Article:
Government steps up search for new KPA boss

The Government has started the search for a new Kenya Ports Authority (KPA) managing director two weeks after the former boss was fired.

Wednesday February 24 2016

Former Kenya Ports Authority managing director Gichiri Ndua on July 4, 2015.

Former Kenya Ports Authority managing director Gichiri Ndua on July 4, 2015. PHOTO | KEVIN ODIT | NATION MEDIA GROUP 

By BRIAN NGUGI
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The government has started the search for a new Kenya Ports Authority (KPA) managing director, two weeks after the former boss was fired.

KPA board of directors chairman Marsden Mardoka said Wednesday in a notice that the KPA is urgently seeking to recruit a “high calibre, motivated, visionary, dynamic and results oriented individual to fill the position of managing director”.

Former KPA managing director Gichiri Ndua, who had served for five years, was sacked on February 9, together with top officials and police officers at the Mombasa port over corruption. Mr Ndua was ordered to proceed on terminal leave pending the expiry of his contract in July.

Ms Catherine Mturi replaced Mr Ndua in acting capacity. The Mombasa port is one of Kenya's most important assets and whose management has a direct bearing on the country and the region's economic health.

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Mr Ndua’s sacking coincided with that of top KPA officials, including former general manager for operations Twalib Khamisi, former general manager for board and legal services Muthoni Gatere, former general manager for corporate services Justis Nyarandi and former head of security Mohamed Morowa.

Interior Cabinet Secretary Joseph Nkaissery, his transport counterpart James Macharia, Kenya Revenue Authority Commissioner-General John Njiraini and Inspector-General of Police Joseph Boinnet said the sackings were aimed at ridding the port of corruption.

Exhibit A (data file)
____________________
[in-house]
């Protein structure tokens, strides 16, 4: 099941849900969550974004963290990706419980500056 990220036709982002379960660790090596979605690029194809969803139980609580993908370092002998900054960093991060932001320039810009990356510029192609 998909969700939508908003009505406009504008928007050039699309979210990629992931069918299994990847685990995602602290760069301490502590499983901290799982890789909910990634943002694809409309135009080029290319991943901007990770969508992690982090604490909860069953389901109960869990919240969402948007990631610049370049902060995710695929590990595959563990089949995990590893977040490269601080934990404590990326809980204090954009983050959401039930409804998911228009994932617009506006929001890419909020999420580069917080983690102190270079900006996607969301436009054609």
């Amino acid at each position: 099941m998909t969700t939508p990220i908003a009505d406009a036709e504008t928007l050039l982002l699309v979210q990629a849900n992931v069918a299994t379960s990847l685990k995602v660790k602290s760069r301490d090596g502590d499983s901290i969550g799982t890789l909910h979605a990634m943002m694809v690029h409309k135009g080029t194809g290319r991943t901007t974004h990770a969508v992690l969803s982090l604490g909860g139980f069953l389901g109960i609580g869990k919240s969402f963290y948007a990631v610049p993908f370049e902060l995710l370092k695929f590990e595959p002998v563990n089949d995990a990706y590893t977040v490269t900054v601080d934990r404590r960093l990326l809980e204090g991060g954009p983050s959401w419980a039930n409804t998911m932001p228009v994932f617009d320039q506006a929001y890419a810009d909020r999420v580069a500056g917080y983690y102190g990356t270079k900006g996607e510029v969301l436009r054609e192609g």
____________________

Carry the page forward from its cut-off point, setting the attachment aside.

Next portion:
FAILED

Mr Macharia said then that the port’s board had established that staff had failed to fully carry out their duties “to stop or mitigate the possibility of port work and delivery being compromised”.

The sackings were taken on the recommendations of an inter-agency committee formed by President Uhuru Kenyatta to look into issues affecting the port.

Most players in the port business have opined that future holders of the position should be shipping professionals.

“The ministry should appoint managers from the shipping industry with skills and professionalism capable of living up to the port’s international status,” Association of Importers of Kenya chairman Peter Mambembe told the Nation after the port sackings on February 9.

Port users blame inefficiencies there on mismanagement, saying politics had taken centre stage in the recruitment of staff.

During his coast tour last month, President Kenyatta vowed that he would fight corruption at the port and enhance its efficiency.

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